AMIR KHAN is facing sleepless nights now daddy cool Conor Benn is bang on his case.
The 24-year-old welterweight, son of British ring legend Nigel, obliterated respected Samuel Vargas on Saturday night.
The new father to baby boy Eli put on such a vicious and clinical performance that his post-fight interviews were longer than his 80-second break-out win.
And 34-year-old Khan – who had to climb off the deck to beat Vargas on points in 2018 – is the next scalp Benn wants once he makes up to wife Victoria for all the late-night feeds she did so he could focus on his camp.
The next Benneration said: “This was the first time I had my son’s name on my shorts so I dedicate that to him.
“I will take a break now because I want to spend some time with my son, I want to invest some emotional time with him.
“I need that time because you never get it back with a newborn.
“I only had three days off for his birth so I have a lot of night feeds to make up for.
“I like Amir Khan, he has achieved everything I want to in this sport.
“But he said I would have a tough night against Samuel Vargas, just because he did.
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“But I am a different animal when I get in there. When I see an opening I take it and that is exactly what I would do to Khan.”
The Bolton hero, who eventually secured a unanimous-decision win against the Colombian, did not accept the challenge of fighting Benn – and then compared their relative success by the age of 24.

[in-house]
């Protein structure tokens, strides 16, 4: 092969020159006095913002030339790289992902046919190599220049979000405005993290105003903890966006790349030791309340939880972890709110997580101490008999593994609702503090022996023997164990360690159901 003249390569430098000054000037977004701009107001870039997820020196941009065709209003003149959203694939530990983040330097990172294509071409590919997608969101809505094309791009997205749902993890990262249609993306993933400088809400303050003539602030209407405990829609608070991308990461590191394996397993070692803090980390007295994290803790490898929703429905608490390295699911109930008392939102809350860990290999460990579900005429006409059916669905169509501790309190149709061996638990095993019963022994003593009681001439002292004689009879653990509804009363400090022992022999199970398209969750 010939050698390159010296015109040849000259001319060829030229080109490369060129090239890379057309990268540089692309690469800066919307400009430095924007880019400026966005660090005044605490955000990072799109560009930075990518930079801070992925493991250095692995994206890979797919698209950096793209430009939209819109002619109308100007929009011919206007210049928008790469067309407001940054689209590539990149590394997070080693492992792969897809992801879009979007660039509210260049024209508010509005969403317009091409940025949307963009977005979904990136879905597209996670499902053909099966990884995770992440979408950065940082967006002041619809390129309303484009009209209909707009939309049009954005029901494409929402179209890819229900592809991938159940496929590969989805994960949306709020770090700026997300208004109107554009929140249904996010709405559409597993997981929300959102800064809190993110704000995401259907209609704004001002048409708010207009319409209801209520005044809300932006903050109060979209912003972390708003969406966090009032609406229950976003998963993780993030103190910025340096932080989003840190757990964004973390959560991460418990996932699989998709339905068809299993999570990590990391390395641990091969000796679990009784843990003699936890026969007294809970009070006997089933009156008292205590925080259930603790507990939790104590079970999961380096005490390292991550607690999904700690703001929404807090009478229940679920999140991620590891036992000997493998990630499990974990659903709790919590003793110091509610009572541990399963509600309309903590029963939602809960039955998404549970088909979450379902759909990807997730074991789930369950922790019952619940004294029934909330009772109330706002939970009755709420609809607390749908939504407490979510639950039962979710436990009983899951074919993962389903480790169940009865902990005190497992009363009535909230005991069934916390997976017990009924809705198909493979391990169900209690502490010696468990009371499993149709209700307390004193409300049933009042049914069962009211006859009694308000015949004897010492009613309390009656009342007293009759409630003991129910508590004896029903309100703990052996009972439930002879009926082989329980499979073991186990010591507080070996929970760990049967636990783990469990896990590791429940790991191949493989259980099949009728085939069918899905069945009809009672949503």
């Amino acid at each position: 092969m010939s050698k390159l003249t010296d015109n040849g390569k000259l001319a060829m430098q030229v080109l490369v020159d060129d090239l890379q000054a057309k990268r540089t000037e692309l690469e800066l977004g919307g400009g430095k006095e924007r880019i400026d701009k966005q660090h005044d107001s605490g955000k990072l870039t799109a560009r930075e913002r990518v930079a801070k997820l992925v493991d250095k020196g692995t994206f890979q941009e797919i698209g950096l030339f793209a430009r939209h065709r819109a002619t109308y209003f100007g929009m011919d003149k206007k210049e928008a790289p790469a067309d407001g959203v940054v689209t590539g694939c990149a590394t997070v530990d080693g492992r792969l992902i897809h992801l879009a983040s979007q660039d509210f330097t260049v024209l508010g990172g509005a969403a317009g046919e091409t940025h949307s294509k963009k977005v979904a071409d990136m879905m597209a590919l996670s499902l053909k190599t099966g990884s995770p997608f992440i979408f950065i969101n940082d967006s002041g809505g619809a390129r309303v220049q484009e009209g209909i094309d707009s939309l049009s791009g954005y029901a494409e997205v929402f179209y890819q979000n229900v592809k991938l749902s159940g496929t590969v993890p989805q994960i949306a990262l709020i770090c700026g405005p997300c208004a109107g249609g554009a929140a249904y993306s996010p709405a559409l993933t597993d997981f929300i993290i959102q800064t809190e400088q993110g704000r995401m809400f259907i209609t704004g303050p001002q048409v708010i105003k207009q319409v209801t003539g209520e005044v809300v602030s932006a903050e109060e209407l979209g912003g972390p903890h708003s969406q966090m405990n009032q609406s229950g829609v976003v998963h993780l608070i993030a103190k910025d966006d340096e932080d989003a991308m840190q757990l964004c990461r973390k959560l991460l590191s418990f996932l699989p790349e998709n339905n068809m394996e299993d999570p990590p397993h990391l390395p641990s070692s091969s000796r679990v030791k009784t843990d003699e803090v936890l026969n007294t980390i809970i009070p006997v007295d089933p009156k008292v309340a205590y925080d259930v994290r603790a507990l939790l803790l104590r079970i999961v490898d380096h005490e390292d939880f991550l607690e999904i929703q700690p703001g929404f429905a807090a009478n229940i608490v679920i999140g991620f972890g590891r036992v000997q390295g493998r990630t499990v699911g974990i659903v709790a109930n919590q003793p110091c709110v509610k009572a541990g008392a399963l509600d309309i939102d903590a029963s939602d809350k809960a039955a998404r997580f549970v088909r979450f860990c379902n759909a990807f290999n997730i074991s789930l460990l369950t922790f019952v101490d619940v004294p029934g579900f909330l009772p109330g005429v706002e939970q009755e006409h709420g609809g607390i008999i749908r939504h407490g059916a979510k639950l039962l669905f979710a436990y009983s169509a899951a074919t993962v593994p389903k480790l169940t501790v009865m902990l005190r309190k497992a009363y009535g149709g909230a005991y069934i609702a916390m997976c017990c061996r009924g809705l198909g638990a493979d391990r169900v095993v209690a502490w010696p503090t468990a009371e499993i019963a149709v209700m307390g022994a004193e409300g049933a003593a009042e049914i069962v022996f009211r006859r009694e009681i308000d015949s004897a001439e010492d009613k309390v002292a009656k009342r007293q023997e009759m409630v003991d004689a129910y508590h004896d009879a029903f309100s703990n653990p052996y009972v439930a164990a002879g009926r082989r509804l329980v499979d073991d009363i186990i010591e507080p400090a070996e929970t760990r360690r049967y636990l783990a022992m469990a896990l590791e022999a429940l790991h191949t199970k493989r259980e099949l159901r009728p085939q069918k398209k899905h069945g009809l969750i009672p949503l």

Khan responded: “Conor, well done. Great kid, wish him the best. At his age I was a world champ.
“Maybe if he had some belts that fight would make sense, but he’s got a long way to go yet.”
Vargas lasted seven rounds against America’s hottest welterweight prospect Vergil Ortiz in July.
But Benn ripped up the form book to brutalised the Canada-based Colombian with his first serious attack.
But he insists on reminding the world that it’s taken far more than supreme genes to make him one of boxing’s hottest prospects and trainer Tony Sims deserves huge credit.
Benn said: “Tony is a massive part of my career because he has invested so much time into me.
“Hard work beats talent when talent doesn’t work hard.
“I am always the first in the gym and the last to leave but he has had to go over the fundamentals with me thousands of times.”
Benn started his pro career aged 19 with minimal amateur experience from his childhood in Australia.
Five years on he is a genuine world-title contender who is always moving the goal posts to improve.
He said: “Winning a world title is the main goal. That is the target.
“If I get there, then who knows, maybe I will then want to be undisputed.
“But world champion is just the aim for now.”